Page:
He was the man who made us laugh - a comic genius, an Oscar winner, a father of three, a financial and critical success, a beloved cultural icon.
How do we reconcile this image of Robin Williams with the heartbreaking reality of his suicide?
We can’t pretend to understand what goes on in another’s mind, but we do know that Williams struggled with addiction and depression throughout his life. His early openness about these issues, in fact, helped others move past the stigma of acknowledging them.
Because my work involves helping those with addiction and depression, I’m often turned to for explanations in the wake of tragedies such as these. There are no easy answers, but there are things it helps to understand about the nature of addiction and depression, especially for those fighting the same battles.
Treatment does help.
It’s tempting in situations such as these to write off attempts at treatment. Why bother, some ask, when this is the outcome?
But it’s important to remember that although mental health and substance abuse treatments may not always result in continuous remission, they can drastically improve quality of life and lead to stretches of highly productive living. In Williams’ case, his early alcohol and drug use was followed by 20 years of sobriety before a return to drinking in 2003. This was followed by treatment and a return to sobriety in 2006. Just before his death, suffering from severe depression, he checked himself back in to treatment for “fine-tuning,” not because he had again relapsed, he said, but because he felt he needed the support. That he ultimately succumbed to his depression says more about the power of the illness than about any treatment shortcomings.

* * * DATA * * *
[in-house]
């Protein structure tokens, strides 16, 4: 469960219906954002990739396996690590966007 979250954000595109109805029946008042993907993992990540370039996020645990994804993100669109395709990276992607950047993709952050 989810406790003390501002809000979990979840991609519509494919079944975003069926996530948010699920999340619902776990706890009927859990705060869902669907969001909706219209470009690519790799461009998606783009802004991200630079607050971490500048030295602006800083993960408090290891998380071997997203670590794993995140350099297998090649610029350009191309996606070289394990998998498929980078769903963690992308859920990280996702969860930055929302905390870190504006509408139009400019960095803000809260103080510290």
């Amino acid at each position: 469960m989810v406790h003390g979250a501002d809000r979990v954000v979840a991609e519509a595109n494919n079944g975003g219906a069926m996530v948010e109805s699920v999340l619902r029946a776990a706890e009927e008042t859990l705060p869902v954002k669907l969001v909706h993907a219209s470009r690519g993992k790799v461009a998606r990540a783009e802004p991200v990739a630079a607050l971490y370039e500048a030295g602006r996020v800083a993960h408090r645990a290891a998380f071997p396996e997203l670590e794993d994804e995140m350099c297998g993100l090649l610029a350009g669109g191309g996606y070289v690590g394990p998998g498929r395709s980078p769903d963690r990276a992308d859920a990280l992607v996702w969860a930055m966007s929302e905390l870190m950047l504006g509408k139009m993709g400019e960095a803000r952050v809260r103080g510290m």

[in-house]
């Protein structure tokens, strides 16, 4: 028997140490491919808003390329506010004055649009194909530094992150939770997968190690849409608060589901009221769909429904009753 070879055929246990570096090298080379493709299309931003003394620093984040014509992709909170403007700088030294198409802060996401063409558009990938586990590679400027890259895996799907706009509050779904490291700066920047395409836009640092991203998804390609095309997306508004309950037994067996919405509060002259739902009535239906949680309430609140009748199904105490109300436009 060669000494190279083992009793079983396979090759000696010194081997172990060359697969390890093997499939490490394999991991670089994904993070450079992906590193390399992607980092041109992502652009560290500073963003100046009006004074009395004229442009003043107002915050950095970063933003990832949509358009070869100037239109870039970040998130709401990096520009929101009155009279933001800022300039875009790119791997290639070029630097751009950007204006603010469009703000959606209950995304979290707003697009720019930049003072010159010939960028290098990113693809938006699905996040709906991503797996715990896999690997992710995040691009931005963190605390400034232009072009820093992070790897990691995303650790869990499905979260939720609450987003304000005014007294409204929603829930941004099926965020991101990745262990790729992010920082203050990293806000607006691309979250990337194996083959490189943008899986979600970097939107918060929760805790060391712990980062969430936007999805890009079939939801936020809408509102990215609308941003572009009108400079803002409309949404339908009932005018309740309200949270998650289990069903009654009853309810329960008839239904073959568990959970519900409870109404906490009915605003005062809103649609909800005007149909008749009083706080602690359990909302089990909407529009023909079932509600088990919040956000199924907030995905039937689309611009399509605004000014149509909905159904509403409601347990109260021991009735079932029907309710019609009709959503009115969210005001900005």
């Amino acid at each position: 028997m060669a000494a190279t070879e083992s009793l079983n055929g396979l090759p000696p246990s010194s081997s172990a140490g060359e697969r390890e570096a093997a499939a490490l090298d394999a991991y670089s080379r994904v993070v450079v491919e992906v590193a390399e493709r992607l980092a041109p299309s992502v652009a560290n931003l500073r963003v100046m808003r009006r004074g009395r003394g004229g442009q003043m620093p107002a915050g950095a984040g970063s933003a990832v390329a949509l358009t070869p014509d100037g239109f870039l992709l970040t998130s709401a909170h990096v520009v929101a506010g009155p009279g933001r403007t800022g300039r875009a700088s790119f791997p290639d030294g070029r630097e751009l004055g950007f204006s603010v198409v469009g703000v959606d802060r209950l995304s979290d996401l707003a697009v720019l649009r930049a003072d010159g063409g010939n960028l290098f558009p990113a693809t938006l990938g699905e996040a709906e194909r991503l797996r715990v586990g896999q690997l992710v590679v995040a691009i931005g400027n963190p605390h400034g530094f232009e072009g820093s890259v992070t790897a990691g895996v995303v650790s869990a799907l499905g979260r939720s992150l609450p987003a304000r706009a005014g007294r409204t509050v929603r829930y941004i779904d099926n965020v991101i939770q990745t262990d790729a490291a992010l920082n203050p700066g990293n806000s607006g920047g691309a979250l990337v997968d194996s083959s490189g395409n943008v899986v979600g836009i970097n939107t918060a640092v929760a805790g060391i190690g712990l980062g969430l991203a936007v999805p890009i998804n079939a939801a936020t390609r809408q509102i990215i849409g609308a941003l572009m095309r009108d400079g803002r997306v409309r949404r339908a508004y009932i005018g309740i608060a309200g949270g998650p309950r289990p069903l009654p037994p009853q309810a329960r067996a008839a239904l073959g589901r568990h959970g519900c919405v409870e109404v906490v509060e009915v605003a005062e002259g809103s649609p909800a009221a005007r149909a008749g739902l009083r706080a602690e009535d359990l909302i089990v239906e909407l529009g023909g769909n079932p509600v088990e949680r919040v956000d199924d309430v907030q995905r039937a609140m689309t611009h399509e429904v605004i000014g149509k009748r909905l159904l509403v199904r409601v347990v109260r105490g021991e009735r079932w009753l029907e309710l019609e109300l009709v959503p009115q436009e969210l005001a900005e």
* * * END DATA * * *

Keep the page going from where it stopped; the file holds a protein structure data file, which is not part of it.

The reality is, there is no simple cure for depression or for addiction. The best we have is treatment that can be lifesaving for many - but sadly, not for all.
Addiction and depression are a dangerous combination.
Addiction and depression are tough enough to deal with alone. Together their negative effects multiply. For example, those with depression have about a 10 percent lifetime suicide risk; those with a substance use disorder have about the same. When combined, the suicide risk skyrockets to about 1 in 4.
Depression also acts as a relapse trigger. In fact, studies have found that it’s the single biggest predictor of alcohol relapse. Drugs and alcohol also appear to interfere with the effectiveness of depression treatment.
In short, addiction and depression are a common combination and a dangerous one. But the good news is that treatment that works on both issues can lead to good outcomes. Treatment that focuses on one without also dealing with the other, however, is a virtual guarantee of relapse.
Treatment rarely lasts long enough.
One of the biggest failings of modern treatment for depression and addiction is that people aren’t educated about the need for ongoing treatment. Instead, there is a mythology that we will take a few weeks of antidepressant pills or go to rehab for 30 days and come home cured. It doesn’t work that way.